Emotions, Activism and the Climate Crisis
I was invited by Angela Mutum to contribute a piece to this newsletter under the theme of ‘We are not alone’. She specifically asked me what as a therapist and activist I could offer to someone she charmingly referred to as an apath-ist. My immediate personal response is that she could take a look at the work of the American psychologist Renee Lertzman, who in Environmental Melancholia: Psychoanalytic Dimensions of Engagement (2015) links apathy to unexpressed feelings of loss. Bearing in mind that the readers of this newsletter will be mainly (Gestalt) therapists I will pitch it as best I can without being a Gestaltist myself. ‘We are not alone’ has serious resonances with the topic of the Climate Crisis. Once upon a time it implied a belief in extra- terrestials, and as for Bezos, Branson and Musk with their hubristic urge to escape this planet, I’m not going there.
So I have opted for an FAQ format, while being all too aware that the questions I am posing are not currently regularly asked by most therapists. I should also make it clear that the answers I provide are mine and potentially idiosyncratic, and therefore not the last word, not necessarily conclusive. Rather my intention is to provoke further thinking and dialogue between readers and within whatever circles they inhabit. I will proceed on the basis that the climate crisis is inherently inseparable from the concurrent ecological crisis, and so for brevity am adopting the widely used acronym, the CEE (Climate and Ecological Emergency).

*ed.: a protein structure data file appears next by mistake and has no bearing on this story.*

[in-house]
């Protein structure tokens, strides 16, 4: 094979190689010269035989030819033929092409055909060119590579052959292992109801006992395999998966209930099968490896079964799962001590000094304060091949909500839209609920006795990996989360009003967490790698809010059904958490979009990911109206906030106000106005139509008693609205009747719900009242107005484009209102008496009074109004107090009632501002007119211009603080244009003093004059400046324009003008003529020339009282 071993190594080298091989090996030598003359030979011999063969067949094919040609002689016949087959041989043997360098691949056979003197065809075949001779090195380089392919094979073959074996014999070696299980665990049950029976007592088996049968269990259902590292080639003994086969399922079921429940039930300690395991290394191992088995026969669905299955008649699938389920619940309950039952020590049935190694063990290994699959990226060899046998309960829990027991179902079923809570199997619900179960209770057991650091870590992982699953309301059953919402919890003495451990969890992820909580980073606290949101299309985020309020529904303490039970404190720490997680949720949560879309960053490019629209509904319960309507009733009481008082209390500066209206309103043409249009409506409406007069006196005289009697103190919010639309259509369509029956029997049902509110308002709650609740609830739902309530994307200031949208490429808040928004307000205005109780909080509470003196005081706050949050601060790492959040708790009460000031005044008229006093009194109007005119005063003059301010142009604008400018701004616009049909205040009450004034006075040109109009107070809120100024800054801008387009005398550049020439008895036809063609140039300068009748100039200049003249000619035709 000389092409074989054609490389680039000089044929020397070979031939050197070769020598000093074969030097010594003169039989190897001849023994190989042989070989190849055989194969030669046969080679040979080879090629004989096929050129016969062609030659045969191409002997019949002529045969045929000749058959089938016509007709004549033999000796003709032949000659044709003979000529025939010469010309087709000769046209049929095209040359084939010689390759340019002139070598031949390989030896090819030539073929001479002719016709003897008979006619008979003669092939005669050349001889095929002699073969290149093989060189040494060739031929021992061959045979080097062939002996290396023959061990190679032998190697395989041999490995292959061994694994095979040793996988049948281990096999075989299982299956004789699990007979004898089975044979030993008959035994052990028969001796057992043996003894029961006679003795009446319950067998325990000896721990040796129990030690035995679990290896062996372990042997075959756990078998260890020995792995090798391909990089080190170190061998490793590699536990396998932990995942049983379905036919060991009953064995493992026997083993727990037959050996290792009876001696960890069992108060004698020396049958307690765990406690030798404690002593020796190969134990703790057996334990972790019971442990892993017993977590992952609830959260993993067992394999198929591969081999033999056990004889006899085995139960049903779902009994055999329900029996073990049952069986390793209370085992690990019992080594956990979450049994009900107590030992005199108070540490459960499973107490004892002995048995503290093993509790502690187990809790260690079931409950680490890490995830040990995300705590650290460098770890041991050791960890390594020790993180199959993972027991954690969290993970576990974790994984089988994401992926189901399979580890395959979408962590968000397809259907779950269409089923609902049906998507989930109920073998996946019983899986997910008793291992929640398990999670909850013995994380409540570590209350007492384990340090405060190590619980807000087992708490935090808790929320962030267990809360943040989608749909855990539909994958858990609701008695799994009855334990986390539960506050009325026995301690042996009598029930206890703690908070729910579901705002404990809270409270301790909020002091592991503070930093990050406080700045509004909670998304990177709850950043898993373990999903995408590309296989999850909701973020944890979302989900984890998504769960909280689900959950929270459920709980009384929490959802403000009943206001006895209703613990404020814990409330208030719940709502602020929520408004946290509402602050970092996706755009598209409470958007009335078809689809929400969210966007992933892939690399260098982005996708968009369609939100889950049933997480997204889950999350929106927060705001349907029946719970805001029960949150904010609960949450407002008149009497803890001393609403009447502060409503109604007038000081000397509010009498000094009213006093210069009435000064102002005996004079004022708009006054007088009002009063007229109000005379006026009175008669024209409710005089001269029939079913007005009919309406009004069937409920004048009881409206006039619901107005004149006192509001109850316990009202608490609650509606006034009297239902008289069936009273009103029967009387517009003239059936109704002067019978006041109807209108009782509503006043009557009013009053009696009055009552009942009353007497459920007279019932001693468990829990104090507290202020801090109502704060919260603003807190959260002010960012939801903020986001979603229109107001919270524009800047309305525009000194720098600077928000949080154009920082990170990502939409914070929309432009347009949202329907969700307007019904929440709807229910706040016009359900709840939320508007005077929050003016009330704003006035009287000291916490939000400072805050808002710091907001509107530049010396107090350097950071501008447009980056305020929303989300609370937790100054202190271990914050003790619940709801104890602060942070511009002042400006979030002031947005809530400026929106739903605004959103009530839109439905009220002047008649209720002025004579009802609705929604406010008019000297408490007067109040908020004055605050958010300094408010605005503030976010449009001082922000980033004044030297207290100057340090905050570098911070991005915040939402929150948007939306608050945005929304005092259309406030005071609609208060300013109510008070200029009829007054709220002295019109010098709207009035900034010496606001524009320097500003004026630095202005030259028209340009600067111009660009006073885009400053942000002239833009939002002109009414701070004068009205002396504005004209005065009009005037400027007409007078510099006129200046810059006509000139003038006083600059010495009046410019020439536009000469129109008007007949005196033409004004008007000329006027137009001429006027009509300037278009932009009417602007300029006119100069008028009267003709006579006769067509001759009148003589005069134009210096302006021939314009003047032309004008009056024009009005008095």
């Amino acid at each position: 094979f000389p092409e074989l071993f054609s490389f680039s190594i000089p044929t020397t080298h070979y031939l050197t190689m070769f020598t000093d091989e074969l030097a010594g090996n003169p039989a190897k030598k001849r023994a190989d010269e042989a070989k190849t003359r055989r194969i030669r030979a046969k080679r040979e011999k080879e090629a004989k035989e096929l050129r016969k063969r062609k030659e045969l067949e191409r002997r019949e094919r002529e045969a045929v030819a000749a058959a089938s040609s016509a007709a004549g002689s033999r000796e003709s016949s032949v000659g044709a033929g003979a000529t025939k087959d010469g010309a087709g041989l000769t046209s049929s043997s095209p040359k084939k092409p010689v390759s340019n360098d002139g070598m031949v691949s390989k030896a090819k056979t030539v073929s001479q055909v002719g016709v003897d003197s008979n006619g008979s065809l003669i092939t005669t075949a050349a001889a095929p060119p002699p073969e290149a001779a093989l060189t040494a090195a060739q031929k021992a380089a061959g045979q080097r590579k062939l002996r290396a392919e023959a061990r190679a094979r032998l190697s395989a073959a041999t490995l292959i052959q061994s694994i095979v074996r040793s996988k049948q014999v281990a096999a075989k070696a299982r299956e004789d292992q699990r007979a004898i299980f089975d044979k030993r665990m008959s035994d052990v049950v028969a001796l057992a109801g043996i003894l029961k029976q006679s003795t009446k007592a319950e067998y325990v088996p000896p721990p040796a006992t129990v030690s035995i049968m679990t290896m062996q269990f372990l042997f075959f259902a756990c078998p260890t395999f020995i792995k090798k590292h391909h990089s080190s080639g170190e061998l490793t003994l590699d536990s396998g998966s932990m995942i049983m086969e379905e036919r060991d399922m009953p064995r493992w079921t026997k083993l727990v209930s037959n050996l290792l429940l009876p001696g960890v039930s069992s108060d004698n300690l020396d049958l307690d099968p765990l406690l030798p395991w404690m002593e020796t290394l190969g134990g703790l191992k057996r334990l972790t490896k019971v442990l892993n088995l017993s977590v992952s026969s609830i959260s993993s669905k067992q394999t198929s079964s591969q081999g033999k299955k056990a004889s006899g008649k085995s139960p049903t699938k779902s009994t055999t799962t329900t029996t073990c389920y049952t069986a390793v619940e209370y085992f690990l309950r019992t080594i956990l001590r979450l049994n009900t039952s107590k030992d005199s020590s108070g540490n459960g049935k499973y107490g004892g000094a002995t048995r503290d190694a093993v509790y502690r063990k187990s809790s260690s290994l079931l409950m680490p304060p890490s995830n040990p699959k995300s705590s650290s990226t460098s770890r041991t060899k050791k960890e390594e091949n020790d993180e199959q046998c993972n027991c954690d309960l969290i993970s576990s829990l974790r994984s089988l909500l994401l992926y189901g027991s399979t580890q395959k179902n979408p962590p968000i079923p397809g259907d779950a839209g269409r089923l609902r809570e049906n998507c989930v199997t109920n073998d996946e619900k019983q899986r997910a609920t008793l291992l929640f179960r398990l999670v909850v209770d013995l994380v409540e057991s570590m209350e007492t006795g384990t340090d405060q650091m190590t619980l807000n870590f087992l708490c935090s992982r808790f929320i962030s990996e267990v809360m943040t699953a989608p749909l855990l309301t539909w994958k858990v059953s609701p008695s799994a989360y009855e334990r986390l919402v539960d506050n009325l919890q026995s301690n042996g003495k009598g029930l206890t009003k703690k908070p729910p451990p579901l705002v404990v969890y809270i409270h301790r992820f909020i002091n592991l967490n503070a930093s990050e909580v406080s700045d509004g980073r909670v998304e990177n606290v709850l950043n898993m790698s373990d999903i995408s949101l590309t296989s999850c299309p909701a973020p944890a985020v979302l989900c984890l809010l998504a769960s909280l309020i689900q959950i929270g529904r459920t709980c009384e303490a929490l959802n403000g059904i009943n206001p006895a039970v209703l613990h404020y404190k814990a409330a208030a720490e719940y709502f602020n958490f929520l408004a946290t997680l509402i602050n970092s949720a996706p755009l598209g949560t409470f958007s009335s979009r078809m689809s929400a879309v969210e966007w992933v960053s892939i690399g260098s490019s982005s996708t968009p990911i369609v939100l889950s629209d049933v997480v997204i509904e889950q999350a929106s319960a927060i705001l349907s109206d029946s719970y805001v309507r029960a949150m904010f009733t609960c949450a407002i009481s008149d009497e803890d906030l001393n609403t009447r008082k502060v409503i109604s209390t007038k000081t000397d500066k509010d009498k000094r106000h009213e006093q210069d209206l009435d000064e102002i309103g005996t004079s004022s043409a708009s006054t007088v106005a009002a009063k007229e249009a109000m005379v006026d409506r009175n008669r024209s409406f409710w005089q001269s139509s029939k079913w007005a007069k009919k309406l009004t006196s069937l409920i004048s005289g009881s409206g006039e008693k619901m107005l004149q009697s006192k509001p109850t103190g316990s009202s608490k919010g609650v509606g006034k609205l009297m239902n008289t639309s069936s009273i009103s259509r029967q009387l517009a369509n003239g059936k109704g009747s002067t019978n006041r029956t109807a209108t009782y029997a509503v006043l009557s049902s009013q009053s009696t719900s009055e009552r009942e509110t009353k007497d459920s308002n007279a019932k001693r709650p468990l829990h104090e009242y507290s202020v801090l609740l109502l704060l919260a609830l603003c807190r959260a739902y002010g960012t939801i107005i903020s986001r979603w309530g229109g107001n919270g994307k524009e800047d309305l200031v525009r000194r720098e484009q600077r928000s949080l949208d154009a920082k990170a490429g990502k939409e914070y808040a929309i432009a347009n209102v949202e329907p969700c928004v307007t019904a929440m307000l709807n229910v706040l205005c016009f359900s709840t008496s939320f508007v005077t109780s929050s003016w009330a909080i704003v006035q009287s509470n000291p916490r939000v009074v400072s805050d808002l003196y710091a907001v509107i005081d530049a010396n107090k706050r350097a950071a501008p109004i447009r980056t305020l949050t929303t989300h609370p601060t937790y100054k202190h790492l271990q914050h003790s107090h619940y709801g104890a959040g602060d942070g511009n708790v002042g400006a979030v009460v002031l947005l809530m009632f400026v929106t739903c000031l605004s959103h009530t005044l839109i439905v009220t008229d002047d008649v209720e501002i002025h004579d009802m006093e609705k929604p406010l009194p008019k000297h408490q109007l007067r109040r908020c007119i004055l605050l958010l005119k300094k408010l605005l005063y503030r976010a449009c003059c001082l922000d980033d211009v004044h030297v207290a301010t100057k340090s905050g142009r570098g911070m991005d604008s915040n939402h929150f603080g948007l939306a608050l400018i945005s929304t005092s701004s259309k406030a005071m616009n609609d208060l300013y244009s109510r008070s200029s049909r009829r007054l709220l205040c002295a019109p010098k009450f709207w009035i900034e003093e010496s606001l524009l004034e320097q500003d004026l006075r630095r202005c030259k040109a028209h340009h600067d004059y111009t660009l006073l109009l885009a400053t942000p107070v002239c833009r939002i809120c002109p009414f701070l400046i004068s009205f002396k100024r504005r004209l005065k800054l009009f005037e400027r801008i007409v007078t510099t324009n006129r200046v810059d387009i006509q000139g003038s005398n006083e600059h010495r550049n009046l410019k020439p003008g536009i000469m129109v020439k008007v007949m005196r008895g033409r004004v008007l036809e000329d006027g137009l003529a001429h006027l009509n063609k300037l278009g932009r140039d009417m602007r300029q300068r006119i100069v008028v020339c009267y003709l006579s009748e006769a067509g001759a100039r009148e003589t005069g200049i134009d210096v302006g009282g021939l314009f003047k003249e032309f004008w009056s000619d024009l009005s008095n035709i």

Before I kick off I would like to acknowledge the moving and impactful prologue for this piece that Margherita Spagnuolo Lobb has provided us with in the previous newsletter: ‘Living in a 50 Degrees Environment’. I especially appreciated her call to remain present to the CEE and her anticipating that in conditions of extreme heat, yes in Europe, many may simply fall asleep and never wake up. Could there be a metaphorical ring to this as well, given the widespread resistance to really staying up to speed with what is happening?
What is the range of emotions involved?
A common shorthand or suitcase phrase is eco-anxiety. This can be unpacked to reveal: fear, panic, terror, horror; grief over the destruction, lives lost and species rendered extinct ; also solastalgia, the mourning of a lost connection with a home environment; despair and dread; resentment and anger, especially at the injustices involved; confusion and frustration; guilt and shame; hope and hopelessness. This list is indicative, not exhaustive. However I would suggest particular attention should be paid to two further phenomena associated with the CEE.
Freud distinguished signal anxiety as having a valid function in alerting us to an external and real danger, from neurotic anxiety deriving from an often repressed internal conflict. Either or both may be implicated in reactions to the CEE and therapists need clarity here as to what they are witnessing. Secondly, as a body psychotherapist, working with the concept of somatic compromise, I am mindful of those sensations that simultaneously reveal and conceal (as does imagery in dreaming) emotions felt to be too disturbing to consciousness to be felt directly by the subject, and hence are translated into feelings of nausea or depression or untethered anxiety, – here is a further challenge for therapists from the CEE. Neurological level activation of the fight, flight and freeze reflexes in the face of traumatic overwhelm also needs consideration.
What are the population level denials we need to become familiar with and recognise?
Four are delineated by the GTDF collective in their chapter in Deep Adaptation: Navigating the Realities of Climate Chaos (2021). I had best quote them directly: